The retail industry has changed a lot over the past couple of years, largely driven by Covid-19 and the restrictions brought in at various stages of the pandemic. In addition to the biggest public health crisis of our generation, a range of other factors and knock-on effects of the pandemic have transformed the way people shop for, assess and essentially think of products.
Retailers need to respond to these changes to navigate a testing future and, in this article, we look at some challenges/trends that are already shaping 2022.
The retail industry has been in a constant state of disruption since the emergence of online shopping, but the Covid-19 pandemic sparked unprecedented levels of change, sometimes with overnight implications as new lockdown measures were announced.
While the world tries to push its way out of the pandemic, retailers will be dealing with the challenge it poses throughout 2022 and for the years to come:
- Increased online spending: All the data shows Covid-19 caused a dramatic shift towards online spending, with 10 years’ worth of digital adoption in the first 90 days of the pandemic – and online spending levels still remain high.
- Population & demographic shifts: In the UK for example, an ageing population faces increased change as a result of the pandemic and exacerbated by Brexit.
- Changes in consumer expectations and behaviour: The pandemic dramatically changed consumers’ short-term expectations, but demands for services like home delivery remain higher than pre-pandemic levels while studies show the pandemic has also enhanced existing concerns about ethical consumerism.
- Ethical consumerism: This trend has only grown stronger during the pandemic, but it is also driven by global environmental concerns and social issues – the BLM movement being one of the most obvious examples.
- Supply chain challenges: The pandemic, Brexit (in the UK), trade disputes, environmental factors, unexpected global conflicts and a range of other issues have also created some of the most serious supply chain disruptions in modern times – ranging from food products to semiconductor chips.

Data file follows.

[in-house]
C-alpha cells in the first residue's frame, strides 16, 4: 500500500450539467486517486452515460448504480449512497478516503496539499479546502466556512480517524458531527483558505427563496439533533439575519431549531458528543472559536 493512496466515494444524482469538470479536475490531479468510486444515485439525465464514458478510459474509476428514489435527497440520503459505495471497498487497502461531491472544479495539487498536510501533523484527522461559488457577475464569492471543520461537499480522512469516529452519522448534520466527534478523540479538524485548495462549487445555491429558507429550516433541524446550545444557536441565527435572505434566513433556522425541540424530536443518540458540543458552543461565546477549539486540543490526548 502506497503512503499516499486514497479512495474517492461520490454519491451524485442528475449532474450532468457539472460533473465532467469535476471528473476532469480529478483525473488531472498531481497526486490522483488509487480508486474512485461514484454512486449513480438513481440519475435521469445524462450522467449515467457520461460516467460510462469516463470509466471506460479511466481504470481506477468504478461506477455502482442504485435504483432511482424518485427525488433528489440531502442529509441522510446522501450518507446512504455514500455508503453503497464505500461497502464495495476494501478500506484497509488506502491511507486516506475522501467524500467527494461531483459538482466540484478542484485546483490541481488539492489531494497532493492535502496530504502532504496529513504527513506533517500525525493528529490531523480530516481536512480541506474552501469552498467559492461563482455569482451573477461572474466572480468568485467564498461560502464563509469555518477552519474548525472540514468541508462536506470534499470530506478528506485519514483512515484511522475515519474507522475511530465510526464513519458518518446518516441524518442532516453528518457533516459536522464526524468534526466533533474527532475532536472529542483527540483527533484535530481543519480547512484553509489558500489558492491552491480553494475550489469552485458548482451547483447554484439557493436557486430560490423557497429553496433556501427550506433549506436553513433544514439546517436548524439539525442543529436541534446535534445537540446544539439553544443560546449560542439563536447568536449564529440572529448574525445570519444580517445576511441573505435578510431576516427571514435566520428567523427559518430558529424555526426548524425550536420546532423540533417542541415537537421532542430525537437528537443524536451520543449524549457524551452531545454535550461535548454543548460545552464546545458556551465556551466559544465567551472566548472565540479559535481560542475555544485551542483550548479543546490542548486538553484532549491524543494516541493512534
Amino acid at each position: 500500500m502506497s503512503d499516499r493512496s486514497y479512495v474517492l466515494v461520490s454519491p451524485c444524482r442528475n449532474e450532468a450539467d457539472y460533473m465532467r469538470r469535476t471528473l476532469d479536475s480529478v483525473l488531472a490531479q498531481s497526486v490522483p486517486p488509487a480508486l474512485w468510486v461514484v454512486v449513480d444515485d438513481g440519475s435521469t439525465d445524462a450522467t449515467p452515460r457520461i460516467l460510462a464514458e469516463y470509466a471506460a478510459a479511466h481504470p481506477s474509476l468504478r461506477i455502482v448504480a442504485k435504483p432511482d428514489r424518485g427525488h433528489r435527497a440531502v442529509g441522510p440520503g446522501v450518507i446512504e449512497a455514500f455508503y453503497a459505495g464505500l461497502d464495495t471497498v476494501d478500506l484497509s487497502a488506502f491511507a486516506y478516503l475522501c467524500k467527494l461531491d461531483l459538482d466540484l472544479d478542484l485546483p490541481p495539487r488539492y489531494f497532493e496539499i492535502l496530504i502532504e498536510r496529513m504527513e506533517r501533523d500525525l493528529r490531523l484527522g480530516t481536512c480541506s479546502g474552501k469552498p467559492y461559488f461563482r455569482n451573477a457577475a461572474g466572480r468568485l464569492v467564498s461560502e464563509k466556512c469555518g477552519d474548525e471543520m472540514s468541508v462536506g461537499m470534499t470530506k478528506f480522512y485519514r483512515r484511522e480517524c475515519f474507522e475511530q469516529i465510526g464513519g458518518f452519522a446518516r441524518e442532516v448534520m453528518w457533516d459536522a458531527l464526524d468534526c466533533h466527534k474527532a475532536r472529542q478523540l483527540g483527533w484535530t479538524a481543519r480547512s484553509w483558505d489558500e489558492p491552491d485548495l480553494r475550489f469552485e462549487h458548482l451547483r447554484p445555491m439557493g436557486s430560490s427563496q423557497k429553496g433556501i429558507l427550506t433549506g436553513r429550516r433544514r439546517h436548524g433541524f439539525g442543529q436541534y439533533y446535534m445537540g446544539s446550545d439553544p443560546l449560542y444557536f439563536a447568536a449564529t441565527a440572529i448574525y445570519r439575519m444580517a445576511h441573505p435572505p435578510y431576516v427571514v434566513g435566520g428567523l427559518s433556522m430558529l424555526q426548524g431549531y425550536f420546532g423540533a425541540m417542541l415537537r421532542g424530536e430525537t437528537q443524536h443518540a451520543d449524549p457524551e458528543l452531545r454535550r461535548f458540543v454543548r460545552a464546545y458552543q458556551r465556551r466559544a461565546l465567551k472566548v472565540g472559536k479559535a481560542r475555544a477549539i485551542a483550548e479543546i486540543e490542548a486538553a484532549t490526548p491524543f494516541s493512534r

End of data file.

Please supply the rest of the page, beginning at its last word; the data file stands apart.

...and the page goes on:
- Staffing issues: On-going Covid-19 infections, economic strain, business closures and the beginning of a Great Resignation movement, which started in 2021, have caused staffing shortages across almost every industry.
- Rising living costs: An amalgamation of different factors is driving a cost of living crisis that will also inevitably affect consumer’s spending behaviour and attitude towards products.
After an unpredictable couple of years, many of these trends are either unforeseen or exaggerated by a number of crises. Therefore, the biggest concern for many retailers globally is adapting to all of the challenges listed above at the same time.
As we’re gradually entering a post-Covid era, with more people shopping online, the rise of a buy-now-pay-later consuming culture and shifts in consumers’ demands, retail brands need to adapt and continuously monitor as well as revise their online strategies on a constant basis. Multilingual companies will have to reassess their retail translation strategy in 2022 to check they’re targeting the right audiences in the post-pandemic world and rethink their messaging to remain relevant to their needs and also with what’s going on in the world.
In uncertain times, clear communication, regular updates and strategy revision are more important than ever. Over the past couple of years, companies came to learn the importance of not only updating existing and potential customers about disruptions to services at short notice, but also how to communicate and regularly confirm when services are not disrupted. The latter is crucial for boosting, maintaining and ensuring confidence in purchasing decisions.
The good news is, that after two years of unprecedented disruption, the constant reassessment and adjustment of businesses strategies (both short-term and long-term) should have now become a familiar process to most retailers and online shopping companies.
The retail world is different now and multilingual companies, in particular, need to confirm who their target audiences are and which language markets to prioritise, and then adapt their translation strategy according to these.
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